'Bikepacking' trend drives demand for Cedaero bags
Since production got serious last spring, Cedaero Packs, a Two Harbors-based bicycle bag company, has experienced significant growth.
Karl Mesedahl, Cedaero's designer and production manager, started in April 2017 and has seen firsthand how fast demand has increased.
"It was fun to be able to see it go from three custom packs in a couple months to 30 orders in a couple weeks," Mesedahl said. Cedaero's only marketing comes from its Instagram account and sponsorship of several bike races.
Dealers are starting to approach Cedaero, too. It's grown to secure partnerships with nine dealers in the United States and, mostly recently, one in Japan.
Cedaero, a brand under the Spokengear umbrella, is making $4,000 to $5,000 in sales per month and about $35,000 for all of 2017, according to Spokengear owner Dan Cruikshank. He projected $100,000 in sales for 2018. He said he hopes to get that to over $500,000 within five years.
"We've been toeing the line between if you grow too fast, you outrun your production capability, and then you get orders backed up," Mesedahl said. "But if there aren't enough orders, you're not busy."
The growth has happened organically, Mesedahl said, in part because of exponential interest in bikepacking over the last five years.
Bikepacking usually consists of long-distance, overnight trips via bicycle — think backpacking, but on two wheels, and gear is stored in bags on the bike's frame, not on a rider's back. Unlike bike touring, which usually takes place on roads, bikepacking takes place on trails and uses mountain bikes or fat-tire bikes.
With contacts already established for fabric and hardware from his years as founder and owner of Granite Gear, Cruikshank, now a veteran in the pack-making industry, found himself planning another pack business. This time around, however, it's gone a little smoother.
"I've made a bunch of mistakes already, so now it's like counting on not making too many mistakes," Cruikshank said.
Cruikshank and Jeff Knight started Granite Gear in Minneapolis in the 1980s. They crafted stronger, more efficient packs for their trips into the Boundary Waters Canoe Area Wilderness. Cruikshank learned to sew in a home economics class, but then used kits to sew packs and sleeping bags.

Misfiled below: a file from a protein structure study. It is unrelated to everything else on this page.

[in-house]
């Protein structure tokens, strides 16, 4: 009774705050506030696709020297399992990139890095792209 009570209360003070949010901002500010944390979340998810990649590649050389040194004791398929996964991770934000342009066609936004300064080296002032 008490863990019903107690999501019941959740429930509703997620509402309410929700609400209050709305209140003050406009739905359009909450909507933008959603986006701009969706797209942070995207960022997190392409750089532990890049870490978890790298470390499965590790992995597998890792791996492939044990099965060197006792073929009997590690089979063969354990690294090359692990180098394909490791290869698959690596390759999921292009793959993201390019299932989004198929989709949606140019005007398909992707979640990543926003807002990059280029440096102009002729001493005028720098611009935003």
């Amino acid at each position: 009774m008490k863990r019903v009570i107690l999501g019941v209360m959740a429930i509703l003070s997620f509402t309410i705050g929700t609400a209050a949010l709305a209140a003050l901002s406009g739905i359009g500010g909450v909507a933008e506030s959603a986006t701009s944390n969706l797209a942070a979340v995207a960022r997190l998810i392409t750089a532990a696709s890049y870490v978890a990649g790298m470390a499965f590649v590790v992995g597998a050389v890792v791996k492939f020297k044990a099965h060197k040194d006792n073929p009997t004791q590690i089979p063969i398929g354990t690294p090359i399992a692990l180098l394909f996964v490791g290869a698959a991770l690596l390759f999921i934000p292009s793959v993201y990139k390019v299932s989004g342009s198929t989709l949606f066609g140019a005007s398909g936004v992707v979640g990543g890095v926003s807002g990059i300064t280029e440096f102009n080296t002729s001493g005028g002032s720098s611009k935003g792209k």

Granite Gear moved to Two Harbors in 1988 and was sold in 2013 to a larger company.
Since selling Granite Gear almost five years ago, Cruikshank has been thinking about his next business venture, which he knew would have something to do with bikes.
The result was Spokengear, which he owns with his wife, Kirsten. Under Spokengear, there are three trademarks: Cedar Coffee Company, Spokengear Cyclery and Outdoor and Cedaero Packs. The bike and coffee shops opened in 2016. Once those were in a rhythm, Cedaero Packs began production about a year later.
On track for continued growth, the company is hoping to offer more types of packs.
"We want to expand into different segments of the bicycling packs. We kind of started out with the frame bags and top-tube bags — basically the bikepack packs — and now we're starting to get into broader products, like handlebar bags and seatpacks. Our next segment is going to be more of the road-touring panniers (a pair of bags attached to the sides of a bike) and commuter bags," Cruikshank said.
He expects to stick with bicycle packs and leave backpacks to companies like Granite Gear. Cedaero's competition is entrepreneurs who make custom bike packs out of their garages and sell directly to customers.
"I have kind of a dream of expanding the market ... where you can go into a dealer, go through the process of getting a custom bag when you get your new bike," Cruikshank said. "That's different from a lot of my competition."
For now, the growth is happening just how Cruikshank planned.
"I'm not really surprised. The plan is coming together," he said.